Step 3: Make a Mitigation Plan
Instructional Design: Homepage > Identifying WBT Risks > Risky Business > Step 1: Identify > Your Turn - Risk Identification > Step 2: Prioritize > Your Turn - Risk Prioritization > Step 3: Mitigate > Your Turn - Risk Mitigation > The Risk Plan > Lesson Conclusion
Risk Mitigation 
The third and final step in the Risk Planning process is risk mitigation. You now have a list of project risks that have been prioritized based on their probability and impact. You and your development team will devote the remainder of the risk planning meeting to identifying ways to mitigate these risks. As the Project Manager, you will lead this discussion, beginning with the highest-priority risk in your risk plan. Generally, you will identify several different mitigation strategies for high-priority risks and as you move down the list to low-priority items, you’ll find that you need fewer strategies. Your lowest-priority risk may not need any mitigation strategies. Take another look at the sample risk plan that was presented at the start of this lesson to see how this works.
Risk plan for project – Sexual Harassment Awareness WBT Course
Assessment team members – John, Julie, Simone, and Nathan
|The client requests content changes after the storyboard review.||4||5||20||
1. Explain to the client in the Project Kick-off Meeting that even minor changes to course content after the storyboard review will delay the project and impact the budget, especially if narration and/or video must be rerecorded.
|Voice talent gets sick and has to miss recording sessions.||3||4||12||
1. Schedule recording sessions early in the development process (but after storyboard review/approval) to provide a buffer.
|Client does not like the course “look and feel”.||2||5||10||
1. Present a prototype and have client review/approve the “look and feel” before major course development begins.
|Disruption of Internet services prevents team from working.||1||1||1||None|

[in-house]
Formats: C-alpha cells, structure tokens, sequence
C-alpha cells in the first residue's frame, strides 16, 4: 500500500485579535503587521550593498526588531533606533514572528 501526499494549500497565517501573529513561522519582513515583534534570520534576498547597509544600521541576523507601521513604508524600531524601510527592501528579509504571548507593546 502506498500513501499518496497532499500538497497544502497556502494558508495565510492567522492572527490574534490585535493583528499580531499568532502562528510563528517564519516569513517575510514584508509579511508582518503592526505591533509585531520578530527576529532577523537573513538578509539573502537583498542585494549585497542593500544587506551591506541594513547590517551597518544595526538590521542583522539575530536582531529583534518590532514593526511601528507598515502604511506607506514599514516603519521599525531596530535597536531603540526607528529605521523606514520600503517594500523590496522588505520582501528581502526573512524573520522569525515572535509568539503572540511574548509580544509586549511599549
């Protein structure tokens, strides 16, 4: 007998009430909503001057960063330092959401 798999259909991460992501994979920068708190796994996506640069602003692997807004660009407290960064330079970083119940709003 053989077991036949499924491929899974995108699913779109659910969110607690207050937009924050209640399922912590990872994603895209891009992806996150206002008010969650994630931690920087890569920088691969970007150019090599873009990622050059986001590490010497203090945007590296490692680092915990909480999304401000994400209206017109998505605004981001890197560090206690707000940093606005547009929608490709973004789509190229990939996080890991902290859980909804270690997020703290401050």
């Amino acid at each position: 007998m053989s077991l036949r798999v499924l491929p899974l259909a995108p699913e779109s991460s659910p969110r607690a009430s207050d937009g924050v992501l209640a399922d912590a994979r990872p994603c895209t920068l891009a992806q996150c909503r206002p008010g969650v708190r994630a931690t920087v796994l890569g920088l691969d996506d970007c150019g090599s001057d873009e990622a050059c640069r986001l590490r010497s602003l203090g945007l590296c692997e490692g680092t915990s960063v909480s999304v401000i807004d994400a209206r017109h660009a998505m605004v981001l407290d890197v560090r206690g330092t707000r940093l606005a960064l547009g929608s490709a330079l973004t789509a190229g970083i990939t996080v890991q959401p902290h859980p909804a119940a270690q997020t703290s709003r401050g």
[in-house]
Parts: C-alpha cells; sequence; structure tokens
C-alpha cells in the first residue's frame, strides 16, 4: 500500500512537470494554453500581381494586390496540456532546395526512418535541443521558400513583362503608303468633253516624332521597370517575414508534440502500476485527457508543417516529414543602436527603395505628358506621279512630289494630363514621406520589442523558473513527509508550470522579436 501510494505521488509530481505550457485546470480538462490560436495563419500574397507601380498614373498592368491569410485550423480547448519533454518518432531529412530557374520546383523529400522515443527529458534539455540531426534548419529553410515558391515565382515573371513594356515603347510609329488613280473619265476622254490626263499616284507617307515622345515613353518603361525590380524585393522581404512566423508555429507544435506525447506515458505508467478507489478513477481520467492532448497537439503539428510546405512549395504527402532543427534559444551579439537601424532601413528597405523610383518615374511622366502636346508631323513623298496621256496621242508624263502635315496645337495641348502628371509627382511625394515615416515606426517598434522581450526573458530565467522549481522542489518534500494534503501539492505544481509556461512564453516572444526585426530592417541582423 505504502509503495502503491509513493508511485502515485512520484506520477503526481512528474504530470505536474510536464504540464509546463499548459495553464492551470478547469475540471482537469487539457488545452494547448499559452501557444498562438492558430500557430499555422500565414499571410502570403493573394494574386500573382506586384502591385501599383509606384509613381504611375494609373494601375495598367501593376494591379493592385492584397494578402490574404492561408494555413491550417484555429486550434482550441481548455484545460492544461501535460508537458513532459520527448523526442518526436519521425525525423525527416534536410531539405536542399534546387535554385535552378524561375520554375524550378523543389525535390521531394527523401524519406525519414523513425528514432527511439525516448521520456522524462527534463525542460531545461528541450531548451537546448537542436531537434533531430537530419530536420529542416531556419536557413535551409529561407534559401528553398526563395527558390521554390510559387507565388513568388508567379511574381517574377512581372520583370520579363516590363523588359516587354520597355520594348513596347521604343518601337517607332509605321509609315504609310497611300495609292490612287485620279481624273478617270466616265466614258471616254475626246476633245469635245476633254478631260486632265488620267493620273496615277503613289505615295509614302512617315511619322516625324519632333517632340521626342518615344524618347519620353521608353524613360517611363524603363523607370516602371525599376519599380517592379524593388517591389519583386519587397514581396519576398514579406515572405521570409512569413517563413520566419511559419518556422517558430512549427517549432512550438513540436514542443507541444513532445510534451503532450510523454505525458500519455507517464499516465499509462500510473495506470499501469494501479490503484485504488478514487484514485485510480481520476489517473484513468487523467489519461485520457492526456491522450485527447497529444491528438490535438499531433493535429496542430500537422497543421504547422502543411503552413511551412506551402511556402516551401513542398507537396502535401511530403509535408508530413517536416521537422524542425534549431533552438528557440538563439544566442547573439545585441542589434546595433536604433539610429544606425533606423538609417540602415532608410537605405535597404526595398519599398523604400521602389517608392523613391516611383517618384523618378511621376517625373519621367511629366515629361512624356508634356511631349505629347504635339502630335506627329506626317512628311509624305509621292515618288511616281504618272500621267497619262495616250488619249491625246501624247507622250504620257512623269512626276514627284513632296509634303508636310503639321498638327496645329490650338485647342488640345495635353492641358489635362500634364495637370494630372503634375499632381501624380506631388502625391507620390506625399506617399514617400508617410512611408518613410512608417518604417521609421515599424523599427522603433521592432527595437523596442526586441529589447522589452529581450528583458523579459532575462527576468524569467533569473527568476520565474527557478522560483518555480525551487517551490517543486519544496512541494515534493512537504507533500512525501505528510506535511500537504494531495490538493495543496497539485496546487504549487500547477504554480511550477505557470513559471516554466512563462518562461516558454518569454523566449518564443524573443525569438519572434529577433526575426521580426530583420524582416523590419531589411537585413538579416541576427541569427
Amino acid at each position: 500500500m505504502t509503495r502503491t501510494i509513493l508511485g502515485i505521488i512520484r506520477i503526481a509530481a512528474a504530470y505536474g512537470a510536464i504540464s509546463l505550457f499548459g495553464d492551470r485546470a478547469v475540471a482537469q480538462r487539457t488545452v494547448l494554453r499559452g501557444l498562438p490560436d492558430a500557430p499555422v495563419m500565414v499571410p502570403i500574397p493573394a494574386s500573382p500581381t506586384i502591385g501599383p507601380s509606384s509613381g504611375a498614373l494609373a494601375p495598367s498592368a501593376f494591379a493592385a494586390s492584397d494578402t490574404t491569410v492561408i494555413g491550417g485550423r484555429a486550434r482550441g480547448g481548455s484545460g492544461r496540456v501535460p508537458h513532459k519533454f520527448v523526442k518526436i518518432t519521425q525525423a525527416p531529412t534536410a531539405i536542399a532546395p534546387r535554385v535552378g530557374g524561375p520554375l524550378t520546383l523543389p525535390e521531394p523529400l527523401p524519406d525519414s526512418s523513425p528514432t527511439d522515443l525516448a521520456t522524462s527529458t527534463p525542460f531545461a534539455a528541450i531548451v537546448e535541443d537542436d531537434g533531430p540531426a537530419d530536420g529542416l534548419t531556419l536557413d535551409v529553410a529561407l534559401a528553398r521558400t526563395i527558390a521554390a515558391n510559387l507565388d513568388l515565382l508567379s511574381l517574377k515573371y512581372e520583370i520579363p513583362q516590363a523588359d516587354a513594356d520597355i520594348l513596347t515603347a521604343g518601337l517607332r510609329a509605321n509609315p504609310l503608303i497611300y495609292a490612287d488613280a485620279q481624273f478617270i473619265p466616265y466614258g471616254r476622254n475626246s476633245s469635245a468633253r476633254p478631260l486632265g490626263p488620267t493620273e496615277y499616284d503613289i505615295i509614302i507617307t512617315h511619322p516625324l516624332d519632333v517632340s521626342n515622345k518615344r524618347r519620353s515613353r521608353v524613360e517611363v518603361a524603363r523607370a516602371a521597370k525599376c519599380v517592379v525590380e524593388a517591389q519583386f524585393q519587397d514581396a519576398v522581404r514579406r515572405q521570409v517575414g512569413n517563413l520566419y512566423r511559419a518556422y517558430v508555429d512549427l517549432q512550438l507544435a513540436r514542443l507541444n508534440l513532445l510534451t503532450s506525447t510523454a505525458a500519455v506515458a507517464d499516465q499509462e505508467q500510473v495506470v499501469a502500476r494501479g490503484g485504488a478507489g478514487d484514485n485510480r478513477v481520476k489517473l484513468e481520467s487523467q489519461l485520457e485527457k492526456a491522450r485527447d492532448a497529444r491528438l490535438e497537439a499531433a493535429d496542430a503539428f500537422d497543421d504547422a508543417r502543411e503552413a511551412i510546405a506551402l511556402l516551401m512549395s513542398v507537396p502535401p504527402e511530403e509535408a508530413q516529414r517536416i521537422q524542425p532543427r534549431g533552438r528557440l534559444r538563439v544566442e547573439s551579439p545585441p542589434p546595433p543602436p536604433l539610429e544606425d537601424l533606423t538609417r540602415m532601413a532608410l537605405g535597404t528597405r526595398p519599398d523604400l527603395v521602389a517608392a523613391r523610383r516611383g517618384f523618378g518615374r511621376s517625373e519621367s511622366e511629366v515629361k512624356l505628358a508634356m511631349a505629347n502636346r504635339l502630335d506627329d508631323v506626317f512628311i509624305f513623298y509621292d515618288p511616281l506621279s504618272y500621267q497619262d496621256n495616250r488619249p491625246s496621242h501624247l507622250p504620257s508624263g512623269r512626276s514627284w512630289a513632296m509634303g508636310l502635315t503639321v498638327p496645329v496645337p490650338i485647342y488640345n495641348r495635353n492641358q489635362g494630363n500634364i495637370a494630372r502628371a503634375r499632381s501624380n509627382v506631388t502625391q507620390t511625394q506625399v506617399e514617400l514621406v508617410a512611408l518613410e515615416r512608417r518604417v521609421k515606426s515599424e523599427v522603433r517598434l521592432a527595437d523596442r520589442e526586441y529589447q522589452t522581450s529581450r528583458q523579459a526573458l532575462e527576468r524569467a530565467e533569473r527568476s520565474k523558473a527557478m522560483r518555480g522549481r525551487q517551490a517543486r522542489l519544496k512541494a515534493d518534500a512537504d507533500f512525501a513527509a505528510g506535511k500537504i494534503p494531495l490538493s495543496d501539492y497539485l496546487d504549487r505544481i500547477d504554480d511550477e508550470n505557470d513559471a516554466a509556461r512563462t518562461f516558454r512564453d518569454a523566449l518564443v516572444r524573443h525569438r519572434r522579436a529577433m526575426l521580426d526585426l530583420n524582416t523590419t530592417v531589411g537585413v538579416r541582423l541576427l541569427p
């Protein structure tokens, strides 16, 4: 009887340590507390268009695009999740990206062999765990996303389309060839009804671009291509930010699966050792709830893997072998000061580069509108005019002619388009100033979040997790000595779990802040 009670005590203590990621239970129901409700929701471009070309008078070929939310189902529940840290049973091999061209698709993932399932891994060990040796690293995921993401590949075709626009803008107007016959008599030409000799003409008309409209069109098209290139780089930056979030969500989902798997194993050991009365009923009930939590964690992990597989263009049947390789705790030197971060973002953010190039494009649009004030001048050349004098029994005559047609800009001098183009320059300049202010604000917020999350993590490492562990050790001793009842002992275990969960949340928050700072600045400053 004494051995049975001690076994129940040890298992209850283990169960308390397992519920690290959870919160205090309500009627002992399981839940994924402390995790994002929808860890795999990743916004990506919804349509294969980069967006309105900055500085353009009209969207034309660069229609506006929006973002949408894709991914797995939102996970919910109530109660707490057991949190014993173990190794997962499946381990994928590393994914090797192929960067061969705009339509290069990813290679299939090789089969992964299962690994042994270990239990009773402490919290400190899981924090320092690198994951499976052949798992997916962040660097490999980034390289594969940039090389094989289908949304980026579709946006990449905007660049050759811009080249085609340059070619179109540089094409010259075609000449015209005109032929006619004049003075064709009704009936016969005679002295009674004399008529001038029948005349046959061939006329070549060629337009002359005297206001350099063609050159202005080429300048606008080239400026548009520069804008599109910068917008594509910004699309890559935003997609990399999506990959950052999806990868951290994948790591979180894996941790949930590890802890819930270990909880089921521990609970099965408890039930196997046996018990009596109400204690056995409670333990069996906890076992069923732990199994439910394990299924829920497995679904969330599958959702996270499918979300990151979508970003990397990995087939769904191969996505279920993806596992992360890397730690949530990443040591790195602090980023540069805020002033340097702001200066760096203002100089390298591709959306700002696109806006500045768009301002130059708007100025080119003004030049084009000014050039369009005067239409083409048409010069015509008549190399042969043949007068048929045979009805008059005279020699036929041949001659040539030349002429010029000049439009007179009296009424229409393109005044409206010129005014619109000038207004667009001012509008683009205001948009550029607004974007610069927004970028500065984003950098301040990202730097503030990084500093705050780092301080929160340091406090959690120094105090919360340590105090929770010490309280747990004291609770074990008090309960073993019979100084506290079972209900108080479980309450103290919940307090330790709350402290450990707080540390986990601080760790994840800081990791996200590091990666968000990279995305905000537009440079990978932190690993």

|Continue to list all risks that threaten the project.|
Risk Mitigation Strategies 
To mitigate a risk, the development team may decide to alter the project plan, add additional tasks, or plan for risks.
Alter the Project Plan 
You may decide to adjust the project schedule to mitigate a risk. You can either have a task begin earlier in the course development process or you can increase the amount of time allocated for a specific task. For example, in the sample risk plan, the development team mitigated the second risk by scheduling the recording sessions early in the development process.
Add Additional Tasks 
Risks can also be mitigated by adding additional tasks to the project schedule. This will increase the project’s total level of effort, but it may be worth it for particularly risky tasks. For example, the third risk in the sample risk plan can be avoided by having the client approve a course prototype before development begins. In this case, a slight increase in the initial level of effort may prevent a whole lot of rework later on.
Plan for Risks 
Finally, for risks that have a high impact but don’t require specific changes to the project schedule, you should still document how the team will respond if the risk occurs. In the sample risk plan, there are no Actions listed for disruption of Internet services because it’s a very low-priority risk for the development team. However, if the team changed its mind and wanted to develop a mitigation strategy, there wouldn’t be any practical changes that could be made to the schedule. Instead, the development team could add an Action like “If this occurs, the team will wait 30 minutes to see if Internet services resume. After 30 minutes, team members will go home and work remotely for the rest of the day.” Having a plan in place will prevent team members from panicking or wasting time wondering what they should do.
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